As we noted in the previous chapter, Daniel’s vision that began in chapter 10 of this book has dual fulfillment. While the vision largely concerns events that would transpire before the end of the Old Testament era, as the vision progresses it becomes increasingly about events that are in the future, even today. The last section of this vision, which is recorded in Dan. 12:1–3, seems to be entirely prophecy about the future. In this passage we learn that in the end times, when evil appears to overthrow all good, the angel Michael will be sent to deliver God’s people—specifically, those whose names are “found written in the book” (Dan. 12:1). Continue reading The End Times – Daniel 12

Vision and Prophecies – Daniel 10–11

Read the Passage: Daniel 10-11

The Glorious Man (10:1–9)

This chapter begins in “the third year of Cyrus, king of Persia” (Dan. 10:1), which was 536 BC. Chronologically, this is three years after the prayer and prophesy recorded in Dan. 9. Two years had passed since Cyrus’ decree to let Israel return to Palestine (cf. Ezra 1:1). As Ezra 1–6 and Neh. 7:4–73 reports, Zerubbabel had already led a group of roughly 50,000 Israelites back to the Promised Land. Here in Dan. 10:1–3 we learn that Daniel had not returned with the exiles. Continue reading Vision and Prophecies – Daniel 10–11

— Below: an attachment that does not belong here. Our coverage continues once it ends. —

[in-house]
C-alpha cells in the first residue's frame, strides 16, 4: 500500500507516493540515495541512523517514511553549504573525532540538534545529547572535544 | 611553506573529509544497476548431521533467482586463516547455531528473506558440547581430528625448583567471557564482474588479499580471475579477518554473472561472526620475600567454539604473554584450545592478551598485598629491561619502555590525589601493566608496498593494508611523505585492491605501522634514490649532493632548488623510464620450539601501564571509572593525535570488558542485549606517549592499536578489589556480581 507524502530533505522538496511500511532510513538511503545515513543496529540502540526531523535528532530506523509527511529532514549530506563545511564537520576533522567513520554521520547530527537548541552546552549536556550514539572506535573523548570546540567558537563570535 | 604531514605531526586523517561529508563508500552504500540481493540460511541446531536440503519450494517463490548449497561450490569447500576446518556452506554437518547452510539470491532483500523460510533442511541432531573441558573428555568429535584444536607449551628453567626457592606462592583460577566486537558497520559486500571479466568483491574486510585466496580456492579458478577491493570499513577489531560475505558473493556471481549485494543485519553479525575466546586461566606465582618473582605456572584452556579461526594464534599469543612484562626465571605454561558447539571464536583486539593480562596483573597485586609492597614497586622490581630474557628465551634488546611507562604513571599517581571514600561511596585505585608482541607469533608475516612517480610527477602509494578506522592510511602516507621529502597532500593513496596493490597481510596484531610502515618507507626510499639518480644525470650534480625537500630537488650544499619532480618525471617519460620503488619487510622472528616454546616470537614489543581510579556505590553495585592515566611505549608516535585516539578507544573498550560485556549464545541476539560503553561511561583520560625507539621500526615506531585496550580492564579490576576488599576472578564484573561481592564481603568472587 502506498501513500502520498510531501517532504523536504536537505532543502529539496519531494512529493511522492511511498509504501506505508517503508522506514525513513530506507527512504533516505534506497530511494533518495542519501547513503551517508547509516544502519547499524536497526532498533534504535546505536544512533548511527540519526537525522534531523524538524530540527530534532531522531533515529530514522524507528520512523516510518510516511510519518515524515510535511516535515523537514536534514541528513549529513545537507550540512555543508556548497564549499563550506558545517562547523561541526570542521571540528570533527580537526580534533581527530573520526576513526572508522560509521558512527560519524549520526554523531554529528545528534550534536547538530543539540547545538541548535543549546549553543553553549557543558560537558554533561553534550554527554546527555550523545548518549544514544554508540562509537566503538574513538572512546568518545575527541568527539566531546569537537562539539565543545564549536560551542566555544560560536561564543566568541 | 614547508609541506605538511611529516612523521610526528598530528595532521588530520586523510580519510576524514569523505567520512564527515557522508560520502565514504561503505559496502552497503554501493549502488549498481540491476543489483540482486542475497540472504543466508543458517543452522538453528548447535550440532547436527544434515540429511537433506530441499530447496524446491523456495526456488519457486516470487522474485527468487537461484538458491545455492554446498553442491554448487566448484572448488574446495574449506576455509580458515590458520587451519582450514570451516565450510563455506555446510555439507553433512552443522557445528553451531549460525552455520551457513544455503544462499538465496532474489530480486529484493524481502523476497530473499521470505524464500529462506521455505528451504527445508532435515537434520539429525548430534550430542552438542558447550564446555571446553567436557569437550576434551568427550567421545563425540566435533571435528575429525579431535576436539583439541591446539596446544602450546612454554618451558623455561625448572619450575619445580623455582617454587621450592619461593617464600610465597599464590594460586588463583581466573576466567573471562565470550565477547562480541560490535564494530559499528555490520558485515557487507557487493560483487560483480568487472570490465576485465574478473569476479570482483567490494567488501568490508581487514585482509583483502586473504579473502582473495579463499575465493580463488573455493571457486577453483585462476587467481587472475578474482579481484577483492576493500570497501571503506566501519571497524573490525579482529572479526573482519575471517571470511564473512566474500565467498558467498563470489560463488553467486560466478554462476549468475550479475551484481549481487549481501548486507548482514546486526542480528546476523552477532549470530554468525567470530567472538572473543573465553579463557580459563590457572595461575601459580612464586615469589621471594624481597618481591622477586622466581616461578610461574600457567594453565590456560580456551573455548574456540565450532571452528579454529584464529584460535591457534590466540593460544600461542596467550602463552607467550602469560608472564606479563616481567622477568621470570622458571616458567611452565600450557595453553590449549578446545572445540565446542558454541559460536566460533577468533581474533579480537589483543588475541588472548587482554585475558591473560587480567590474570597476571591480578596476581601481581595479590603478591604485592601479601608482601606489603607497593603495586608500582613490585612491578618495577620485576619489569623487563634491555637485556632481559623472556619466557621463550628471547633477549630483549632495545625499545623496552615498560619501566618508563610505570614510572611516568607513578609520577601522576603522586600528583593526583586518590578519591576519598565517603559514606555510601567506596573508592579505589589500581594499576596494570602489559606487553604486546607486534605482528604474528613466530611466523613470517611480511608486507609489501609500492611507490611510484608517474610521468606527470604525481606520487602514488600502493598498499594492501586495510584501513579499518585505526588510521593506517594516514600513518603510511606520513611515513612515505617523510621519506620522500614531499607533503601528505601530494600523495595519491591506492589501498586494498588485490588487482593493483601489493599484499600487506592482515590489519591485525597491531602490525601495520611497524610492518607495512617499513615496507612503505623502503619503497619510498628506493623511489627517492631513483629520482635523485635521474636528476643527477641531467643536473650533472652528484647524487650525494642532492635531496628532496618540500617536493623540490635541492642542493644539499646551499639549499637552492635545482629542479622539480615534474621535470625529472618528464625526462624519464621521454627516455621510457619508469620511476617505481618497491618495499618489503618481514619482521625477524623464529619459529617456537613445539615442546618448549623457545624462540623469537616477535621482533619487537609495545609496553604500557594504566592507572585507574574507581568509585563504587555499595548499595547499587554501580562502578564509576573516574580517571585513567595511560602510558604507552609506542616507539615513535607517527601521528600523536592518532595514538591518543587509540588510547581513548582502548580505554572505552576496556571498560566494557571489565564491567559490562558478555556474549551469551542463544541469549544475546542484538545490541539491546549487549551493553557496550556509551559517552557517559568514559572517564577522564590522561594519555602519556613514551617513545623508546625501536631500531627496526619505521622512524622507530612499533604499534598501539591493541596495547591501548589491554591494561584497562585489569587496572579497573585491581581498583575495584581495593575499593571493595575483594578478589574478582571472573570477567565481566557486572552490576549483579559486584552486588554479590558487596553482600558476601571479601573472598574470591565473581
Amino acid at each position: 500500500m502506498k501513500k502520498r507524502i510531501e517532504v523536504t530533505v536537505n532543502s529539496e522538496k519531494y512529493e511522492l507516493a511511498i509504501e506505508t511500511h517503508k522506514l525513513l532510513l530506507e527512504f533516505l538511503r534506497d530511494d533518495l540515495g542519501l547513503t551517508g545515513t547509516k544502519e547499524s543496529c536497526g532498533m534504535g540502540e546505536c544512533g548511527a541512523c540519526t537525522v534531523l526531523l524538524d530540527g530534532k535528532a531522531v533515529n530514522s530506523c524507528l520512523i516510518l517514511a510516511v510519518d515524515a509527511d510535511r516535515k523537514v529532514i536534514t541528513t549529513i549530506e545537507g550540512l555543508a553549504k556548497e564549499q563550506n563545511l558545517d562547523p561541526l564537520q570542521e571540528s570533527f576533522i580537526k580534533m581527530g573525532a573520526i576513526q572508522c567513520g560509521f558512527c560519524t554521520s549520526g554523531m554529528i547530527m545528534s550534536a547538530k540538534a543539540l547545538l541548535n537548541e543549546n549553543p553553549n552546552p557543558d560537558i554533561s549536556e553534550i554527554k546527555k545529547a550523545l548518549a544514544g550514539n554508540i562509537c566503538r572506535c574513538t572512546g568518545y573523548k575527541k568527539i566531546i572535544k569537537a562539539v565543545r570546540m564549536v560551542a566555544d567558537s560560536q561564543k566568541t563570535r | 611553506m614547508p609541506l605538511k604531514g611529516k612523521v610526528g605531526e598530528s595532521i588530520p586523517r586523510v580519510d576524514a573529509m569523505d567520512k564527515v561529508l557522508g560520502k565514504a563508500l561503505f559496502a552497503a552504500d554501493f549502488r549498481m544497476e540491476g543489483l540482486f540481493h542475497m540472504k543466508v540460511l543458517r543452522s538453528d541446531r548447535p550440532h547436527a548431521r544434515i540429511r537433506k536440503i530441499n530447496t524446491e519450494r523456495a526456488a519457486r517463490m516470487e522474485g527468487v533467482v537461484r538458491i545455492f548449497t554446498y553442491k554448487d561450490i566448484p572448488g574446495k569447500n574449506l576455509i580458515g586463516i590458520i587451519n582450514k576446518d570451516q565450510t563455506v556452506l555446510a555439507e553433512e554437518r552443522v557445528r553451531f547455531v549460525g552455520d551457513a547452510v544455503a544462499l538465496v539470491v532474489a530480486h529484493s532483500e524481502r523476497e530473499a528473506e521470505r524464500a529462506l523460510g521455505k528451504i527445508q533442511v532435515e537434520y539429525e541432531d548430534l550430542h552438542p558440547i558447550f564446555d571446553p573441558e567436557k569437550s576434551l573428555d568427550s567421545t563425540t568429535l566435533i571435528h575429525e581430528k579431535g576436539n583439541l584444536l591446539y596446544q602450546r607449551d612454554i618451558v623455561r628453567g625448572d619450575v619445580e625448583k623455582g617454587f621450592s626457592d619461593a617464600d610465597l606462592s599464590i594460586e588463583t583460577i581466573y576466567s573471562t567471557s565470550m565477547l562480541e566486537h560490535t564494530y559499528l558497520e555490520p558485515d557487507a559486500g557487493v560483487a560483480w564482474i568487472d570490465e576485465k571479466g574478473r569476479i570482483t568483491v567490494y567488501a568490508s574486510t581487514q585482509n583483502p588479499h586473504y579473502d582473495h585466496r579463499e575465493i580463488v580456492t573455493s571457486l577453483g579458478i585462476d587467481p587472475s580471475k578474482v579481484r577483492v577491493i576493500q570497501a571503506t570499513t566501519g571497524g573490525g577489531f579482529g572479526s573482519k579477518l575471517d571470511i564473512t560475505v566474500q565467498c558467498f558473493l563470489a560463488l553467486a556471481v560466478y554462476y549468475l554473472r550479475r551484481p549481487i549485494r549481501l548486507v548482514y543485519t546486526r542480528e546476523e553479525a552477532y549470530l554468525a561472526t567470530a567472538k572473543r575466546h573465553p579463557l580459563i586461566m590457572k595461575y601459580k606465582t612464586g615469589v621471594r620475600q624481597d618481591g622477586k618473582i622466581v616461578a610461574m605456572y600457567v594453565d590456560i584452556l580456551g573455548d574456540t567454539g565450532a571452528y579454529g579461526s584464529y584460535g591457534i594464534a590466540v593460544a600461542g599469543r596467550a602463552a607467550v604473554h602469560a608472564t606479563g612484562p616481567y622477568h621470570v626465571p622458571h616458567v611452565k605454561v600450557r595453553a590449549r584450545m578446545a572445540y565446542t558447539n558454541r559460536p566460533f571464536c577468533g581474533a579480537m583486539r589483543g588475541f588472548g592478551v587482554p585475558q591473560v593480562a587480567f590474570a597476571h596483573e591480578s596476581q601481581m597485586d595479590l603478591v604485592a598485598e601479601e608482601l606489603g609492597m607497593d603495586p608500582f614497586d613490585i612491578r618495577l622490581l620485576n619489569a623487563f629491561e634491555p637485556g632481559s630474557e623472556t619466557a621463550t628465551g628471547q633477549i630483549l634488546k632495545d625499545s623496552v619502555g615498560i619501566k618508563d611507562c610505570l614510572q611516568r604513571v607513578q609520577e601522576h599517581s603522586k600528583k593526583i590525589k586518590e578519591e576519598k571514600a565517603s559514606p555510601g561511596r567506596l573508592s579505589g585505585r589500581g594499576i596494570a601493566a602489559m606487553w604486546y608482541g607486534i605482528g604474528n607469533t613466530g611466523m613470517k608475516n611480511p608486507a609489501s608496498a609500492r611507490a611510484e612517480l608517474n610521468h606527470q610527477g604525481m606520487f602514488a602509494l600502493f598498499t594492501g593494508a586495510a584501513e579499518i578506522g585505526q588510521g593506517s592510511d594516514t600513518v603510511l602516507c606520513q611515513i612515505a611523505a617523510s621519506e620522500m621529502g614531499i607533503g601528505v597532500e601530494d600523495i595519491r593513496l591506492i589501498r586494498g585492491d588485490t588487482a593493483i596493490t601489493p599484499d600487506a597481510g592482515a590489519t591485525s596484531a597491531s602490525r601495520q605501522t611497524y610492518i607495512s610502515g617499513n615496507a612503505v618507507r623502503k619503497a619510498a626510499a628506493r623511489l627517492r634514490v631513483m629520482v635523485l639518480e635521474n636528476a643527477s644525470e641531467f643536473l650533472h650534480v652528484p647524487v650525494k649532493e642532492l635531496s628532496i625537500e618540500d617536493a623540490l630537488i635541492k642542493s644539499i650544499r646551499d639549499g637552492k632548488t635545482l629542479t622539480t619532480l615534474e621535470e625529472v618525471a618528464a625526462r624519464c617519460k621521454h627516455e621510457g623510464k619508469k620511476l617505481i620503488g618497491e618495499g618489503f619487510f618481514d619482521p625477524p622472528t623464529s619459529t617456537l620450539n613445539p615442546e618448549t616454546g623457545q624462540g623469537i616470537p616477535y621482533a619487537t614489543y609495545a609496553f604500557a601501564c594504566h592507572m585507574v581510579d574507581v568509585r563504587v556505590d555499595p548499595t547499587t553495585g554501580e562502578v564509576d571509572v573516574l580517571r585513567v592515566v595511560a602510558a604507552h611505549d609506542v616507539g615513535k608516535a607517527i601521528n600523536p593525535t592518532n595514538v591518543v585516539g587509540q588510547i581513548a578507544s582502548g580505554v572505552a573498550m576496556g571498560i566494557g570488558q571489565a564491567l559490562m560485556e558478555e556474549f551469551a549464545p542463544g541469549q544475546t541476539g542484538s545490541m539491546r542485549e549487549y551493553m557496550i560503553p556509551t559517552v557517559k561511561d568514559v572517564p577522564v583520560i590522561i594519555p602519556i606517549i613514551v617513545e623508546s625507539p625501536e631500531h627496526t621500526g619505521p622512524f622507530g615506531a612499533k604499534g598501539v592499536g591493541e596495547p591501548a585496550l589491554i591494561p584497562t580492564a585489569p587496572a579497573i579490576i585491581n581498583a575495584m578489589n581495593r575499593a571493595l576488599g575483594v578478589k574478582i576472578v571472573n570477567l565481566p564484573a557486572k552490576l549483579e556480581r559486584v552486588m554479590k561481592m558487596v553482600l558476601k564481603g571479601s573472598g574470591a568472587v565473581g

Prayer and Prophecy – Daniel 9

Read the Passage: Daniel 9

Confession of Sin (9:1–15)

Daniel’s prayer in this chapter was in “the first year of Darius,” which would have been around 539 BC. This means the events recorded here occurred roughly twelve years after chapter 7, nine years after chapter 8, but at the same time as the events of chapter 6. The revelation Daniel received came from a study of the book of Jeremiah (the only time Jeremiah is mentioned by name in this book and the last time he is explicitly cited in the Old Testament). Jeremiah had actually twice prophesied about the restoration of Jerusalem (cf. Jer. 25:8–12; 29:10–14). Continue reading Prayer and Prophecy – Daniel 9

The Ram and the Goat – Daniel 8

Read the Passage: Daniel 8

Vision (8:1-14)

In this chapter, which begins the Hebrew portion of this book, we read of a second vision given to Daniel, two years after the vision recorded in Dan. 7. This vision is similar to Daniel’s previous vision, as well as the dream of Nebuchadnezzar recorded in Dan. 2. A notable difference in this chapter is that Daniel’s vision came in the day, whereas his earlier vision, as well as that of Nebuchadnezzar, were at night. Perhaps it is more accurate to call the earlier visions dreams. Continue reading The Ram and the Goat – Daniel 8